You’ll get pacing alerts, critical swim speed, and pool swim workouts in the pool. You can also use a compatible heart rate monitor for more accurate HR monitoring.

You also have a course-specific and weather-specific race predictor, heart rate variability, training load, training effect, readiness, and course guidance.

Health Monitoring

The Forerunner 55 and 255 offer similar capabilities in terms of health tracking. Both offer second-by-second heart rate monitoring, respiration rate, abnormal heart rate alerts, and a daily resting heart rate monitor.

Other common features include:

  • Fitness Age
  • Body Battery Energy Monitor
  • All-Day Stress Tracking
  • Relaxation Reminders
  • Advanced Sleep Tracking
  • Hydration Reminders
  • Women’s Health Tracking

The Forerunner 55 also offers a pulse oximeter, sleep score and sleep insights, and a health snapshot.


The Forerunner 55 lacks any music capabilities. You can buy a “Music” version of the 255, but you should note that the regular version doesn’t come with music capabilities.

The music version is $50 more expensive than the non-music 255. It stores up to 500 songs directly on the watch. When listening, you can use Bluetooth earphones, stream music from various platforms, and store downloaded playlists for offline listening.


Both watches are compatible with many Garmin accessories, including quick-release wristbands and Garmin charging cables.

Both also have Bluetooth and ANT+ capabilities, so you should be able to connect them to a variety of external accessories, but it’s wise to check first.

Forerunner 55

The Forerunner 55 is compatible with the Garmin HRM-Pro, HRM-Pro Plus, and HRM-Dual. It also works with Garmin’s bike Speed Sensor 2, Cadence Sensor 2, and the wristwatch bike mount.

Forerunner 255

The Forerunner 255 is also compatible with the HRM-Pro, Pro-Plus, and Dual. It also works with the HRM-Run and Garmin’s soft strap and elastic straps. You can also attach it to the bicycle mounting kit.

In terms of Garmin sensors, the 255 works seamlessly with the Garmin Running Dynamics Pod, Garmin Tempe, the Speed Sensor 2, and Cadence Sensor 2.

It’s also compatible with specific external devices, including Rally and Vector pedal-based power meters and a wide range of Varia accessories.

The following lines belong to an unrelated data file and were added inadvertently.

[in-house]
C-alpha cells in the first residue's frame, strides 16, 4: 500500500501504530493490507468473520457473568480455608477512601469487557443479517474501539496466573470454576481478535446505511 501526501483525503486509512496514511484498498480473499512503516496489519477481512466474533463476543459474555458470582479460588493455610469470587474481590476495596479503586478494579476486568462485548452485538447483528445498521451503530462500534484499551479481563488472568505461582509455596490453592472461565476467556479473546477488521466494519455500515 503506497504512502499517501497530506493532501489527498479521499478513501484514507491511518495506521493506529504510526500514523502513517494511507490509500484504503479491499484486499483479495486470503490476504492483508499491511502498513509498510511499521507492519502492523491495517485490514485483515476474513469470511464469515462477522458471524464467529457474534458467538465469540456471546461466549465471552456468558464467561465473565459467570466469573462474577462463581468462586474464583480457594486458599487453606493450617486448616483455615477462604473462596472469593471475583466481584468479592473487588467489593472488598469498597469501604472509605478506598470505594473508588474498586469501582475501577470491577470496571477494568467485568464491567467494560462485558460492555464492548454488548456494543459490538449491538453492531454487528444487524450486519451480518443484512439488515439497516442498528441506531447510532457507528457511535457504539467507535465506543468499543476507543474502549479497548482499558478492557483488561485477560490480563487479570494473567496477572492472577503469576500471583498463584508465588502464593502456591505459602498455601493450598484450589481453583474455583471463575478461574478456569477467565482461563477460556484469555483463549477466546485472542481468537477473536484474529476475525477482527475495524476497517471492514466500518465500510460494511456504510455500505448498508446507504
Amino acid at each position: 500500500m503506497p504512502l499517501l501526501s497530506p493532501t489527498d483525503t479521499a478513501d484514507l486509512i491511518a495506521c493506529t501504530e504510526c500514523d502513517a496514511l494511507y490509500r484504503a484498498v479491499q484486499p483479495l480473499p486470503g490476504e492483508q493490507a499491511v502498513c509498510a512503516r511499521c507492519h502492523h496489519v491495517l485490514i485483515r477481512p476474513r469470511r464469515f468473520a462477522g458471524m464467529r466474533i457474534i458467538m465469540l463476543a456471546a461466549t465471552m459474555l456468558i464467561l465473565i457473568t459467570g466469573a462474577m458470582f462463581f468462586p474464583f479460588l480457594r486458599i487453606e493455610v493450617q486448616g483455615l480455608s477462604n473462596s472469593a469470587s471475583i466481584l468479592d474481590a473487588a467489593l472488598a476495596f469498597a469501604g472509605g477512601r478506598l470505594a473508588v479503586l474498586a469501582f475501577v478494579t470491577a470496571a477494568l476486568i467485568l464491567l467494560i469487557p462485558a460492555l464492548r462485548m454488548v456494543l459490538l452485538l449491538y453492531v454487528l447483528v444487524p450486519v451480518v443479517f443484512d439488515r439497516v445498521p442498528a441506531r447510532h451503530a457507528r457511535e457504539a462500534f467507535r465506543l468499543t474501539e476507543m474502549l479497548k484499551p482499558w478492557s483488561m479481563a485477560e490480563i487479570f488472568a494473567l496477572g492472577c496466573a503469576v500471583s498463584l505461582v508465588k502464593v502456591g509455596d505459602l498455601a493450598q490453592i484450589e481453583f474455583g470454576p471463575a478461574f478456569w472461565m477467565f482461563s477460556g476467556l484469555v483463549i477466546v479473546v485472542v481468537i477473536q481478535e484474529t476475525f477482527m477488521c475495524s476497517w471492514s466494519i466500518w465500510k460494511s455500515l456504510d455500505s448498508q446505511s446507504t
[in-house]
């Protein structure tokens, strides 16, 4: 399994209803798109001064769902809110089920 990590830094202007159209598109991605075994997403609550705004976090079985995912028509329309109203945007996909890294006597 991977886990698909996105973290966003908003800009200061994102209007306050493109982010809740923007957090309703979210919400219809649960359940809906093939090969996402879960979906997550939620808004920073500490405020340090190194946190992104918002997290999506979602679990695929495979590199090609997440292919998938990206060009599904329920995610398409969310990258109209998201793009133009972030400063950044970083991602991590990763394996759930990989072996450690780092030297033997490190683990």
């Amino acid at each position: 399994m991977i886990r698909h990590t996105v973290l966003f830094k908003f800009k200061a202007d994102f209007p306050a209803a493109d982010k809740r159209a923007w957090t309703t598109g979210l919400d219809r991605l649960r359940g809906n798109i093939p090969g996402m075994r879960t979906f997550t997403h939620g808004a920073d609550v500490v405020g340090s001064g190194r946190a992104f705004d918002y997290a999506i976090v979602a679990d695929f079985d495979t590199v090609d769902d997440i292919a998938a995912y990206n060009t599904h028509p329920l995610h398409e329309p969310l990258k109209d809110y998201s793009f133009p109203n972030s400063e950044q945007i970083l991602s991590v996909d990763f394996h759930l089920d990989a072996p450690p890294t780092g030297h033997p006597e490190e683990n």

You can also connect your Garmin Forerunner 255 to a smart bike trainer if you prefer to train indoors.

Other Features

Forerunner 55

Interestingly, although the Forerunner 55 doesn’t offer any outdoor activity profiles, it does feature area calculation and a hunting/fishing calculator through the Garmin Connect IQ app, both of which the 255 doesn’t have.

Forerunner 255

The Forerunner 255 offers some interesting miscellaneous features, including:

  • VIRB Camera Remote, allowing you to control a VIRB action cam from up to 10 meters away
  • Garmin Pay, so you don’t have to carry your wallet or cash with you
  • The Garmin Connect Challenges App, for more challenging workouts
  • On-screen workout animations and muscle maps, plus rep counting


At the time of writing, the Forerunner 55 sells for $200 on the Garmin website, while the Forerunner 255 is going for $350.

Both are well-priced for a Garmin device. The 55 is undoubtedly in the entry-level range, but the 255 is a mid-range choice.

However, the Forerunner 55 offers more bang for your buck in terms of value. It has many of the same features as the Forerunner 255, without in-depth metrics.

If you aren’t using your smartwatch for detailed analysis in order to improve your performance, the Forerunner 55 is the better choice.


If you’re still undecided about choosing the Garmin Forerunner 55 vs. Forerunner 255, here’s a quick summary.

The Forerunner 55 has some great features, but it’s best for entry-level runners who want something simple, easy to use, and budget-friendly.

The Forerunner 255 features more advanced analytics that would be handy for more experienced runners who want to use their data to improve their performance. It’s still relatively well-priced for a Garmin but lacks some of the fancy features of high-end Garmins.

Photo of author


Ben is an avid road and trail runner, and has completed multiple marathons and ultras. A former running store owner, he now shares his knowledge and experience writing these articles.